The history of industry leading consumer tech products has not been kind to investors who overstay their welcome. You need look no further than all the hundreds of notable recent failures, to realize that these companies almost always flame out. The list below (in no particular order) is a nice trip down memory lane of former favorites, that are now either bankrupt or shells of their former selves—often consumed by some other entity that fortunately put them out of their misery. Of course, the list below, is just from the past decade or two;
Palm, Gateway, Research In Motion, GoPro, FitBit, Heelys, Handspring, Compaq, BlueRay, Garmin, Delorean, Casio, Sega, Tamaguchi, TiVo, Betamax, AOL, Walkman (Sony), Set Top Boxes (Scientific American), Kodak, Atari, Napster, Netscape, Polaroid, etc.
Let’s just say, it’s hard at the top. You must guess each change in technology, each generation of improvement and design it for fickle consumers, while constantly outlaying capital for research and development that may never go anywhere. All the time, others are constantly trying to overtake you.
If you look at the lifecycles of these companies, they often follow a similar trajectory from ingenious creation with huge margins, to a few generations of new products with smaller margins, to massive competition as deep pocketed competitors and venture capitalists try and emulate your product, to missing a product cycle, to becoming obsolete. These consumer product companies rarely last more than a decade; often just a few years. In the end, consumer focused tech is vicious and Darwinian, with very few long-term competitive advantages.
Of course, Tesla (TSLA – USA) is something of an anomaly here. While the companies in the above list, all produced prodigious cash while they were industry leaders, Tesla seems to incinerate cash while in the lead—using repeated equity and now debt offerings to plug the hole. While other companies had a huge stash of cash to fall back on when others overtook them, Tesla’s cash balance leaves it only a few quarters from insolvency. Add in a host of questionable related party transactions, convoluted financial statements (what the hell is pro-forma revenue?), the inability to ever hit company guidance, deceptive disclosures and a business that seems to lose more money with each vehicle it produces, is it any wonder that Tesla is one of the most shorted large-cap stocks today? If I had to choose the most obvious pending bankruptcy of a large-cap stock, it is clearly Tesla.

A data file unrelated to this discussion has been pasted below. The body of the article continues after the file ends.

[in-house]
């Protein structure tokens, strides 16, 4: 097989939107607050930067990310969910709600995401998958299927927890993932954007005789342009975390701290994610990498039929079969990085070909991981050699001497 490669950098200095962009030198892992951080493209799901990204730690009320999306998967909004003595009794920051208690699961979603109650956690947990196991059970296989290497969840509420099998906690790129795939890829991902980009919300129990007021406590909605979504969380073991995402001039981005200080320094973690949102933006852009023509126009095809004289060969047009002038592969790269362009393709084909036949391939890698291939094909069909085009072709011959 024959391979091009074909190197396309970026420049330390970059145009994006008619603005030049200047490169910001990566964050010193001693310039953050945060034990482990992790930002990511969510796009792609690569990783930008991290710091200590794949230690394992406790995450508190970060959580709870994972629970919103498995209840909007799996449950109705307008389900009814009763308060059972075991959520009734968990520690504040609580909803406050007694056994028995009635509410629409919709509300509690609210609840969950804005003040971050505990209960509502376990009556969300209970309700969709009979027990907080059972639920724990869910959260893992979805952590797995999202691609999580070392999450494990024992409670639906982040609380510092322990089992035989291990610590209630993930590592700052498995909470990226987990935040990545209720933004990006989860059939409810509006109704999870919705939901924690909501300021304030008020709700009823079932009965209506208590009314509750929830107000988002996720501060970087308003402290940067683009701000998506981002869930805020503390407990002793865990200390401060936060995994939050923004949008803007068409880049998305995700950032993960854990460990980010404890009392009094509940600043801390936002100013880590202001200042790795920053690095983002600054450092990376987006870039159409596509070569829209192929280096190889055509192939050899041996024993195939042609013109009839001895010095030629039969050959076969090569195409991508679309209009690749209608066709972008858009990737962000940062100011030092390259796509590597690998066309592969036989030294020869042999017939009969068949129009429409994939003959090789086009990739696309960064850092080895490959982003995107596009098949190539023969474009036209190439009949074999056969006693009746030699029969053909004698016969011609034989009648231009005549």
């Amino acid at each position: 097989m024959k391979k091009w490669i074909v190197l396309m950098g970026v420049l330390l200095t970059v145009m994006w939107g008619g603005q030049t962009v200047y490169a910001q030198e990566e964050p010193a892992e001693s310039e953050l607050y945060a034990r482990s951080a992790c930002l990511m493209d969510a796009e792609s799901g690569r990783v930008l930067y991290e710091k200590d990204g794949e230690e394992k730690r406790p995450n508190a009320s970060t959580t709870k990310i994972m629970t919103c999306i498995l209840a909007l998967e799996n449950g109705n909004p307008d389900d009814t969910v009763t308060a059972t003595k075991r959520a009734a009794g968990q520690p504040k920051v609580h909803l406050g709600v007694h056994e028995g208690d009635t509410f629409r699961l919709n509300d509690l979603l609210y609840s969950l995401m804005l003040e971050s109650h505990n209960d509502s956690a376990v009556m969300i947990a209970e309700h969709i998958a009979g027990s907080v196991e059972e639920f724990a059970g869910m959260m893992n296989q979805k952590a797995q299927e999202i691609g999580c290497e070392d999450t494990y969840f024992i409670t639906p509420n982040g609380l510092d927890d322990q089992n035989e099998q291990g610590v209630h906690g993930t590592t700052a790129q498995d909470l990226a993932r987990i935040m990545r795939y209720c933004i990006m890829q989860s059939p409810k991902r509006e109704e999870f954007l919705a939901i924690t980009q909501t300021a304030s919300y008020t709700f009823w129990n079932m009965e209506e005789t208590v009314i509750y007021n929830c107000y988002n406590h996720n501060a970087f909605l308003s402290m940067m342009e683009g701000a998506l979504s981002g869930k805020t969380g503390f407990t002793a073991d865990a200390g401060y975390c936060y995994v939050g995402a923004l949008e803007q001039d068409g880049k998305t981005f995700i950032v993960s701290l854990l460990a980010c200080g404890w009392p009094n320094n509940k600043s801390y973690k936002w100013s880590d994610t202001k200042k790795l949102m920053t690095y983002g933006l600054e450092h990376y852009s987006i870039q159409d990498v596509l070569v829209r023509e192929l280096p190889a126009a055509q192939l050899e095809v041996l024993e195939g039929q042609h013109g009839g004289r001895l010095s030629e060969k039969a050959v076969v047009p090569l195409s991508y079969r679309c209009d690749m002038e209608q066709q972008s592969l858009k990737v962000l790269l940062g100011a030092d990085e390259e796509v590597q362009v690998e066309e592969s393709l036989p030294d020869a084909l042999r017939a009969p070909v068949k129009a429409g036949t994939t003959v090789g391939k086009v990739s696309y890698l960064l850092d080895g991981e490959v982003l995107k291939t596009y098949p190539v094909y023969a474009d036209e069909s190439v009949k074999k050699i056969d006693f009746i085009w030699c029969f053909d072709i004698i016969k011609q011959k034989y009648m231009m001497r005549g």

At the same time, I have to give Elon Musk credit. He has created a company that is a rather successful cult, even if it is still a failing auto company. Every time that skeptics ask real questions, he deflects them with futuristic sci-fi pronouncements. What other automobile CEO is obsessed with Mars while his assembly line fumbles along? What other CEO talks of hyperloops, while his main product on auto-pilot will kill you if used as currently designed. This “visionary “status has deferred timelines and made all logical financial metrics meaningless to investors—which may be the point of all his hubristic talk in the first place. Extend, pretend, blatantly mislead investors, raise more capital. It’s the junior mining model—applied to auto production—on a scale that would make anyone in Vancouver blush.
Automobile production is a decidedly unsexy industry, with massive capital outlays, high fixed costs, huge cyclicality and low returns on invested capital throughout the cycle—the technical definition of an awful business. The leading players produce millions of vehicles a year, yet trade at mid-single digit cash flow multiples, due to how awful the industry is. Why is Tesla valued like a high-tech growth stock, where investors ignore accelerating operating losses; if the best-case outcome is that it becomes a cyclical auto manufacturer with depressing returns on capital? A new technology like electronic vehicles (EV) sounds cutting edge, but so was automatic transmission, air conditioning, power steering, fuel injection, etc. All the other auto makers copied these technologies and caught up within a few years—much like what is now happening in EV. So, how has Tesla become such an epic bubble, if it is competing (poorly) in an industry that is notorious for destroying capital? It is clearly the promotional genius of Elon Musk. Naturally, he won’t be the first or last “visionary” to have a comeuppance.